Freewriting is mostly known as a preliminary form of creative writing, but it can also be used in a number of other ways. Freewriting helps you tap into your most creative thoughts, increase your productivity by learning to write faster, and improve your writing.
Writers use freewriting as a way to quickly break through writing resistance and unleash creative thinking, but its uses don’t stop there. Educators have found that freewriting works well in the classroom as a prewriting technique and for writers who are not geared toward linear thinking. Freed from the constraints of the commonly taught linear framework of writing, student writers are better able to express their ideas.
Actual practices of freewriting vary. Freewriting is generally practiced as fast, nonstop writing, similar to braindumping, that disregards normal writing conventions. You can set a time limit, such as 10 or 20 minutes, or just write until you feel like stopping. You can also use a prompt, or just write what comes to your mind. Anyone can apply the concept and develop their twist on freewriting.
Approaches to freewriting
An excellent guide to modern freewriting is the book Accidental Genius, Using Writing to Generate Your Best Ideas, Insight and Content, by Mark Levy. The 28 chapters are full of anecdotes and examples of using freewriting in many different and creative ways. Accidental Genius was published in 2010 (an earlier version was published in 2000), but it was not the first book to unpack the benefits of freewriting.
Freewriting is also the main focus of a pivotal book on creative writing, Writing Down the Bones, Freeing the Writer Within, by Natalie Goldberg, published in 1986. The 30th Anniversary Edition of Bones came out in 2016, a testament to the enduring impact of this book. Goldberg calls her method simply “writing practice.” The number one rule of writing practice, however, is the same as freewriting: “keep your hand moving,” that is, don’t stop to read or edit and don’t stop writing for the full timed interval.
The two books, though they advocate a similar technique, are completely different. Levy’s book is the first book to advocate freewriting for developing business ideas, solving business problems and general brainstorming. Goldberg’s method in Writing Down the Bones is focused entirely on using freewriting as writing practice for the purpose of learning to write creatively in the genres of fiction, essays and memoir.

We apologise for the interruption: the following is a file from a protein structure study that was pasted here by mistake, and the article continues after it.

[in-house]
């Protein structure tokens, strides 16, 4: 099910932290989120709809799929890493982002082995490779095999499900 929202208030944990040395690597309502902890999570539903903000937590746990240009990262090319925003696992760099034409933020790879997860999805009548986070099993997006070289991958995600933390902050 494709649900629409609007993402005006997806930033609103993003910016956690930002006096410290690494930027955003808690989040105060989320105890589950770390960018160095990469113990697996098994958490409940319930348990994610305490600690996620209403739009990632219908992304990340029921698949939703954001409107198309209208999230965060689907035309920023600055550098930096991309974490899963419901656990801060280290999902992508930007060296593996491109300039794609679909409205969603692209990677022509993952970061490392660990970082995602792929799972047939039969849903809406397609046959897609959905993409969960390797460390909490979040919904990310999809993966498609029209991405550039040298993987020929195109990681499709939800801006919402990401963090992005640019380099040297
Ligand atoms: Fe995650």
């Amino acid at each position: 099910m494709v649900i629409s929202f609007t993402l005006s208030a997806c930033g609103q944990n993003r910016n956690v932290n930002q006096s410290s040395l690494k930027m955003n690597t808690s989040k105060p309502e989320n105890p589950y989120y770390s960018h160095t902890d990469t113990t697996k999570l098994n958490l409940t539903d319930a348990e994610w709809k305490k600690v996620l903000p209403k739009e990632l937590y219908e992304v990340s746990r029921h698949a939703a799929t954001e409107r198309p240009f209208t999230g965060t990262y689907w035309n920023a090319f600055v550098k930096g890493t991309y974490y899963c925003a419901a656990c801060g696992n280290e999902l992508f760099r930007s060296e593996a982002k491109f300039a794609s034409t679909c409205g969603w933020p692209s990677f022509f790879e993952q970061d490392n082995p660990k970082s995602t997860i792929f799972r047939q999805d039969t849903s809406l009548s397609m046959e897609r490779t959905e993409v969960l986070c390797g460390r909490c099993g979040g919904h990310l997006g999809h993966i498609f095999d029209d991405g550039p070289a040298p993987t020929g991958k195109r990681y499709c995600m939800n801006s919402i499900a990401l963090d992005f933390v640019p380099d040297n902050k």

In between Goldberg’s Bones and Levy’s Genius, there were several books written about journaling that promoted freewriting for exploratory writing. Though freewriting and journaling are not the same, it does apply more generally as a way of writing without constraints in a mode of discovery and personal self-expression.
According to WritersDigest.com, the goal of freewriting is to “move from conscious, deliberate writing to automatic, subconscious writing.” That might be a loftier goal than most people who practice freewriting have, but if you don’t labor over your words and can get inspiration from your subconscious instead, you will naturally write more quickly and authentically.
History of freewriting
Freewriting may have had its roots in the automatic writing mediumship of nineteenth century spiritualists. In a trance state, mediums would do automatic writing as a way to receive messages from the spirit world.
Freewriting also has some origins in the 1950s’ experimental novels by Jack Kerouac. Kerouac wrote his novel On the Road in a spontaneous, improvisational style as if writing a letter to a friend. He was influenced by the beat culture which eschewed convention and likened his writing to jazz improvisation.
Kerouac outlined his method of spontaneous writing in an article, Essentials of Spontaneous Prose, published in 1957. He later expanded on it with a list of 30 pithy statements titled Belief and Technique of Modern Prose.
In “Techniques,” Kerouac said writers should remain unfettered by stylistic conventions and “remove literary, grammatical and syntactical inhibition.” He promoted writing in a trance-like state in order to express ideas without censorship from the conscious mind.
Kerouac’s sketchy outlines on spontaneous prose read a bit like a rant and poetry at the same time. He rejects punctuation which he felt interfered with the natural rhythm of a writer’s thinking. Kerouac wanted to remove all constraints from his writing so he could write directly from his stream of consciousness.
In his subsequent novel The Subterraneans, Kerouac expounds his belief that in writing “the details are the life of everything on your mind, don’t hold back, don’t analyze anything as you go along,” which sounds a lot like how we practice freewriting today.
Natalie Goldberg acknowledges Kerouac’s influence on her work in her book, The Great Spring: Writing, Zen, and This Zigzag Life.
English professor Peter Elbow is also considered a pioneer of freewriting. His book Writing Without Teachers written in 1975 promotes freewriting and advised writers to write and not stop for anything. His books and classes made freewriting popular as a pedagogical technique.
The creative process and freewriting
The main theme of these freestyle approaches to writing is to unleash creativity. Creativity requires a free flow of original ideas, which is antithetical to the linear production model of modern society, which has produced more linear and formal styles of writing.
Creativity is a process of making connections between ideas, sensory experiences and memories that leads to new and unique creations.
Creativity also employs intuitive thinking, recognizing patterns that allow the mind to leap from one thought to another by association. Freewriting encourages creativity by mimicking the creative process.